Dear Librarians: A Letter from Eileen Garvin, Author of Crow Talk

By Rachel Tran | January 30 2024 | NewsFrom the Author

I ransack public libraries, and find them full of sunk treasure.
—Virginia Woolf


Libraries I have loved.

The first library was a squat, unremarkable, 1960s-era building, but a treasure trove to my child eyes. Shelf after shelf of books I could borrow for free! At age six I received my first library card on thick, peach-colored paper (and immediately thereafter my first fines). I watched the librarian stamp the due date in the backs of those first books—an embarrassment of riches. By then, books were what I did: before school and after school and on weekends. I read in the car, in the bathtub, in the woods, and at the dinner table. I read pacing the cracked sidewalks on the way home from school. Books let me tune out the general chaos of our household. And a love of books was something my family always shared.

Another library was much grander than the first—elegant, ivy-covered, and brick—set on a sprawling green lawn on the perfect college campus. It had high ceilings, soaring windows, and wood-paneled rooms draped in silence. I loved the library, but I did not belong at that university. I was so homesick my first semester and homesick for a home I couldn’t return to, being grown. In that library, sitting with my sorrow, I found a way back to my childhood to write an essay for English class about a Halloween memory. I could smell the flesh of pumpkins and hear the voices of my family—difficult and beloved. That was my first experience of using writing to transform grief and loneliness into a different fabric—a bittersweet comfort.

More libraries. Libraries where I completed college coursework and studied for the GRE. Libraries where I searched for jobs, and libraries where I wrote syllabi for classes I taught. The library in my life now is so close to my house I can almost see it— a graceful building perched above the small downtown of Hood River, Oregon. When I first moved here—knowing nobody and working as a freelancer—the library was a haven. I’d work in comforting presence of strangers—retired people, students, and young moms with toddlers. I fell in love with my new home there and Hood River took the stage as I wrote my first novel, The Music of Bees.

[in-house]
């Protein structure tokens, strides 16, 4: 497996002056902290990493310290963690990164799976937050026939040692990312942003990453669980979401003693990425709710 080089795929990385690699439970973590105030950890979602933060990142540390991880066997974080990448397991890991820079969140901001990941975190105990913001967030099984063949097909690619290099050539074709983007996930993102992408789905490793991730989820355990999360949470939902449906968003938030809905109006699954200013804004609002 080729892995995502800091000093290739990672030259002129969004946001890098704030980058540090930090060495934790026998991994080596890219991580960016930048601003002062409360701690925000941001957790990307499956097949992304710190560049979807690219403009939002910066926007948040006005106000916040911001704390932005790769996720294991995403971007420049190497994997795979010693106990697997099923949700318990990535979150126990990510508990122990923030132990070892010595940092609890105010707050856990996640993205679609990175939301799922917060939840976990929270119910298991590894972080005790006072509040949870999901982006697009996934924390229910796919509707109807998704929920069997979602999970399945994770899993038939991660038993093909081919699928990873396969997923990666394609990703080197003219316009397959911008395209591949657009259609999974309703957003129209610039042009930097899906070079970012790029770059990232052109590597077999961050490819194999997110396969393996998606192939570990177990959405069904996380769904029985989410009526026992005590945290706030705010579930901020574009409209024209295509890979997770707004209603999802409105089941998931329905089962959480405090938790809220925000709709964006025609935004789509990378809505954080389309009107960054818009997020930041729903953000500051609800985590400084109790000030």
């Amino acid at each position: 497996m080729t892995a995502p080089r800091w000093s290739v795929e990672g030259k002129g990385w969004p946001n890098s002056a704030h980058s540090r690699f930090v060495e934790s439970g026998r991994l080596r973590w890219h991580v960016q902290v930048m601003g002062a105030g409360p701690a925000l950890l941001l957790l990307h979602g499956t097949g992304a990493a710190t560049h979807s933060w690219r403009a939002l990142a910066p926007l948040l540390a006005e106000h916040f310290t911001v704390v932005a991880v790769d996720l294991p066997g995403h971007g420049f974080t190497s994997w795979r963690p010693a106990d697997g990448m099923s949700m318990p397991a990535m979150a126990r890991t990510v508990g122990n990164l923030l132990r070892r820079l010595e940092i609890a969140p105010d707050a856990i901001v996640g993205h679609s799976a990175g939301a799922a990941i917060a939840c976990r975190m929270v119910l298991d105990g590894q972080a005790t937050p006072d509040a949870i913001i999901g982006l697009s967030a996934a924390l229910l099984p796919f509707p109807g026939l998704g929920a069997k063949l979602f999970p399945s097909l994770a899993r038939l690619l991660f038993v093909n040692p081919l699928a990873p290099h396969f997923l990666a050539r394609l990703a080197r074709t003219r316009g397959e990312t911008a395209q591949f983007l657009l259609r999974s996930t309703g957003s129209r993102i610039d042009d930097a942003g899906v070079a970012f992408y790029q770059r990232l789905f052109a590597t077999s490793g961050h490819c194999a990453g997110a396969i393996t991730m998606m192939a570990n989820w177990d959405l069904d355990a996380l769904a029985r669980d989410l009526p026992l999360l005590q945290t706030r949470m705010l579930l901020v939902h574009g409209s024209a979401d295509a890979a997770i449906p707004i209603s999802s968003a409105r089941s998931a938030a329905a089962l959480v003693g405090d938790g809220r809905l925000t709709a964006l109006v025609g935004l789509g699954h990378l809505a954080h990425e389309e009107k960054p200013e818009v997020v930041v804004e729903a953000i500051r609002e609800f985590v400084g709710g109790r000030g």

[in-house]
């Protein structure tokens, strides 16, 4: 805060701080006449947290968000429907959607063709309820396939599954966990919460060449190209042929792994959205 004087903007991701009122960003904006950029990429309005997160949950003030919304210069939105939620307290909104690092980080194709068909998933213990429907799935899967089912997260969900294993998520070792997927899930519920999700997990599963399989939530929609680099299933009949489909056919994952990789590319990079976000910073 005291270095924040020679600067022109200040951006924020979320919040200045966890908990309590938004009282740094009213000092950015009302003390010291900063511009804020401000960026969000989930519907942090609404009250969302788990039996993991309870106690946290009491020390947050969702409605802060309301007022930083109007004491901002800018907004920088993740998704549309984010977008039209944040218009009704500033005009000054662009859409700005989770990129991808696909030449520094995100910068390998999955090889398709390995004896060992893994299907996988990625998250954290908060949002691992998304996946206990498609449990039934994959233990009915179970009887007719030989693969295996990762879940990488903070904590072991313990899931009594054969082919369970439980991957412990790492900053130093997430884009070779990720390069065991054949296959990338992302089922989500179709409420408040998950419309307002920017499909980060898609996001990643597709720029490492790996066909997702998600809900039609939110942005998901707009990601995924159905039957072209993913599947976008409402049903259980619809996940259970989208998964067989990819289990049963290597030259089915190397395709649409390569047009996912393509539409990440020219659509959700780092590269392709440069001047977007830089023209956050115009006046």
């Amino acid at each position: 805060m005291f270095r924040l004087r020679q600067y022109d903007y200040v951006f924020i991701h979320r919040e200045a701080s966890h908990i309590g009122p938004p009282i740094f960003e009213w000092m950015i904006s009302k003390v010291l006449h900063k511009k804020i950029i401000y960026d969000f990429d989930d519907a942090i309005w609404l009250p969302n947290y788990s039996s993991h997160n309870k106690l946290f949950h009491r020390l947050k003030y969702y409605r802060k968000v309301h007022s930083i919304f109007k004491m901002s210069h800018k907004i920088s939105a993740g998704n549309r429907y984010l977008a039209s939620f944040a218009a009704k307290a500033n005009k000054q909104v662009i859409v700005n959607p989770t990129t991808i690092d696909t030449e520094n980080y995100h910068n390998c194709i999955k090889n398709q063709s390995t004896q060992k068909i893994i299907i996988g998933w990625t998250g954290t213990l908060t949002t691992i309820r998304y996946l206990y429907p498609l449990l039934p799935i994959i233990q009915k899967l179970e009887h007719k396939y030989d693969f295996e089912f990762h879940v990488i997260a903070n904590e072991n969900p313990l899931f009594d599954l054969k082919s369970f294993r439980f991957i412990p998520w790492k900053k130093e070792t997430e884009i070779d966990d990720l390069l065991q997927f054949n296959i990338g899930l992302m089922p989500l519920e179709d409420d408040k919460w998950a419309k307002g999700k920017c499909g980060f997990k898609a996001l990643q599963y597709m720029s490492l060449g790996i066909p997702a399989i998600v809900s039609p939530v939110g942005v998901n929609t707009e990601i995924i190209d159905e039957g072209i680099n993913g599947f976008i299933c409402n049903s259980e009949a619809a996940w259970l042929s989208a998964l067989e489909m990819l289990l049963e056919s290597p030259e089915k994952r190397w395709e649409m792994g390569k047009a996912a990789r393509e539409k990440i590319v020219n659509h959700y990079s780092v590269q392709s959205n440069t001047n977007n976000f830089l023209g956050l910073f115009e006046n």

During the pandemic, as a debut novelist unable to do an in-person tour, libraries rescued me. Librarians from around the country invited me to do virtual readings. They distributed books to patrons, promoted the events, and led invigorating discussions.

My second novel began then. “Do you have an idea for another book?” the librarians asked. And an image began to shimmer on the horizon of my mind. “Yes,” I’d say, as the story immerged, “But I can’t say much about it yet.” And now I can. I’m so pleased to say that my second novel, Crow Talk, will be published in April 2024.

Crow Talk centers on two women and a lonely little boy, who’ve all retreated to a remote alpine lake in the woods of Washington State, seeking solace. First, there’s Frankie O’Neill, a promising young ornithologist, who’s reeling from a rift with her mentor. Just down the bay is Anne Ryan, a talented Irish musician who’s grappling with the sudden muteness of her only child and the conflict it has brought to her marriage. And finally, there’s Anne’s son, Aiden, a curious five-year-old who’s retreated into silence for reasons only he understands. A chance encounter with an injured baby crow brings this trio together and an unlikely friendship blooms, allowing all three to forge a path towards healing, rediscovery, and joy.

Crow Talk wouldn’t have come be without the encouragement I received from librarians and library patrons over the last two years. I’m so grateful to the libraries and all they do to support writers like me.


Crow Talk
A Novel
Nationally bestselling author of The Music of Bees Eileen Garvin returns with a moving story of hope, healing, and unexpected friendship set amidst the wild natural beauty of the Pacific Northwest.